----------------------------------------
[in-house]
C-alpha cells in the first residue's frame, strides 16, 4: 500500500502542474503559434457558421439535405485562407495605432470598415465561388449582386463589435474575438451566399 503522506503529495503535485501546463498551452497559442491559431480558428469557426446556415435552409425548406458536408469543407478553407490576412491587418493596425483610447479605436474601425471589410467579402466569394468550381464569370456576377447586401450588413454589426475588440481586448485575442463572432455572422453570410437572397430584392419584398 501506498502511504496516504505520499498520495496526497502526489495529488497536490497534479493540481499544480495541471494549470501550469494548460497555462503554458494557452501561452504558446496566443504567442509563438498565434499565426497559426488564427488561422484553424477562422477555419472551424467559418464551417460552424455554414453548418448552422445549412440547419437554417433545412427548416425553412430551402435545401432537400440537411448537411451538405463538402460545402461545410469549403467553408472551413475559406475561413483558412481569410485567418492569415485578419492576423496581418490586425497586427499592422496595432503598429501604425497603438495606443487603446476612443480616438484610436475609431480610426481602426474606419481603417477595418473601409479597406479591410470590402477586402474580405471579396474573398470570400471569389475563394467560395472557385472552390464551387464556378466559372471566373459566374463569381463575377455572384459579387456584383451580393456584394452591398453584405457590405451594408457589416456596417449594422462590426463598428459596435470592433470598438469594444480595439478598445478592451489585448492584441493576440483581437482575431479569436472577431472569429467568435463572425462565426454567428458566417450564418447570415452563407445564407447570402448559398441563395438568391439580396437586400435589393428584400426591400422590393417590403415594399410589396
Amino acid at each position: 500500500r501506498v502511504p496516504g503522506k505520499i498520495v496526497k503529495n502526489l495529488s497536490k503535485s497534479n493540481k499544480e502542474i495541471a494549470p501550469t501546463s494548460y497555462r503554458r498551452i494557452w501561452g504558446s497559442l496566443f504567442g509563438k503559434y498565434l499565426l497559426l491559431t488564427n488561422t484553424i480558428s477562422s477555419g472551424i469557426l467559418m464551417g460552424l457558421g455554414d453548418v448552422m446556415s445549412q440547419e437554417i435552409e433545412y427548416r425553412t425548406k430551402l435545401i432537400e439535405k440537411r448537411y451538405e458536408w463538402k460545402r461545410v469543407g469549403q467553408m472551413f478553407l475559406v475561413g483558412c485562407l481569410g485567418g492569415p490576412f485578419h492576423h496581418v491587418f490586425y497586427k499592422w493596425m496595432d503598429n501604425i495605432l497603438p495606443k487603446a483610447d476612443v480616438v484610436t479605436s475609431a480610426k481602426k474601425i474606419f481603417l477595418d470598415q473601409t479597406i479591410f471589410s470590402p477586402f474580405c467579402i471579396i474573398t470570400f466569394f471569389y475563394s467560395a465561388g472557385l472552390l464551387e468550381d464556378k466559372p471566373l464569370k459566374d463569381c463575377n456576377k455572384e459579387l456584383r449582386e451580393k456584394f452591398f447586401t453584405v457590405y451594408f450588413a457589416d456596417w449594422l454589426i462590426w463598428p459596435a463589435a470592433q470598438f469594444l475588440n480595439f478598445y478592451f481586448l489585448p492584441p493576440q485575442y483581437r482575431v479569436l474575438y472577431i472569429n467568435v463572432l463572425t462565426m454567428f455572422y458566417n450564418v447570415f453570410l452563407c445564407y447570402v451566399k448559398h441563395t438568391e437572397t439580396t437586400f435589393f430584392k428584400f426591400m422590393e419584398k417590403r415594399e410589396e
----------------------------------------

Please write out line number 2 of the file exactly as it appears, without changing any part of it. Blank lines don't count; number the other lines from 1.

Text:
C-alpha cells in the first residue's frame, strides 16, 4: 500500500502542474503559434457558421439535405485562407495605432470598415465561388449582386463589435474575438451566399 503522506503529495503535485501546463498551452497559442491559431480558428469557426446556415435552409425548406458536408469543407478553407490576412491587418493596425483610447479605436474601425471589410467579402466569394468550381464569370456576377447586401450588413454589426475588440481586448485575442463572432455572422453570410437572397430584392419584398 501506498502511504496516504505520499498520495496526497502526489495529488497536490497534479493540481499544480495541471494549470501550469494548460497555462503554458494557452501561452504558446496566443504567442509563438498565434499565426497559426488564427488561422484553424477562422477555419472551424467559418464551417460552424455554414453548418448552422445549412440547419437554417433545412427548416425553412430551402435545401432537400440537411448537411451538405463538402460545402461545410469549403467553408472551413475559406475561413483558412481569410485567418492569415485578419492576423496581418490586425497586427499592422496595432503598429501604425497603438495606443487603446476612443480616438484610436475609431480610426481602426474606419481603417477595418473601409479597406479591410470590402477586402474580405471579396474573398470570400471569389475563394467560395472557385472552390464551387464556378466559372471566373459566374463569381463575377455572384459579387456584383451580393456584394452591398453584405457590405451594408457589416456596417449594422462590426463598428459596435470592433470598438469594444480595439478598445478592451489585448492584441493576440483581437482575431479569436472577431472569429467568435463572425462565426454567428458566417450564418447570415452563407445564407447570402448559398441563395438568391439580396437586400435589393428584400426591400422590393417590403415594399410589396